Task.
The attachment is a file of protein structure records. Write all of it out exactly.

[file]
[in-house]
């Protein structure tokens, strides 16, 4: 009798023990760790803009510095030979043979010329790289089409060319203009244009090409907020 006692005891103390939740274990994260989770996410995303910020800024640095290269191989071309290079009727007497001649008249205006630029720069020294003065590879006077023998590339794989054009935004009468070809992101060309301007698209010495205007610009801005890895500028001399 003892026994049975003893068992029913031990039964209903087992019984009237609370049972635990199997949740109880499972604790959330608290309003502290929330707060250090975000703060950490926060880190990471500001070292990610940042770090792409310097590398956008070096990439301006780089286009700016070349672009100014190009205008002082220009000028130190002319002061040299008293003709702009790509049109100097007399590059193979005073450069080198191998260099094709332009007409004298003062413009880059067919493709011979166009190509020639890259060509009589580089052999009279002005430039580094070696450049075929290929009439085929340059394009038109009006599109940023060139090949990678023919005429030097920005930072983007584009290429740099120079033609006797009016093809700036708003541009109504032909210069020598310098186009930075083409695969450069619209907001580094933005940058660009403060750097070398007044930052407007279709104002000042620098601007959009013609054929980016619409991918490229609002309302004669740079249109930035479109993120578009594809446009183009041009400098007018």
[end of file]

[in-house]
């Protein structure tokens, strides 16, 4: 009798023990760790803009510095030979043979010329790289089409060319203009244009090409907020 006692005891103390939740274990994260989770996410995303910020800024640095290269191989071309290079009727007497001649008249205006630029720069020294003065590879006077023998590339794989054009935004009468070809992101060309301007698209010495205007610009801005890895500028001399 003892026994049975003893068992029913031990039964209903087992019984009237609370049972635990199997949740109880499972604790959330608290309003502290929330707060250090975000703060950490926060880190990471500001070292990610940042770090792409310097590398956008070096990439301006780089286009700016070349672009100014190009205008002082220009000028130190002319002061040299008293003709702009790509049109100097007399590059193979005073450069080198191998260099094709332009007409004298003062413009880059067919493709011979166009190509020639890259060509009589580089052999009279002005430039580094070696450049075929290929009439085929340059394009038109009006599109940023060139090949990678023919005429030097920005930072983007584009290429740099120079033609006797009016093809700036708003541009109504032909210069020598310098186009930075083409695969450069619209907001580094933005940058660009403060750097070398007044930052407007279709104002000042620098601007959009013609054929980016619409991918490229609002309302004669740079249109930035479109993120578009594809446009183009041009400098007018």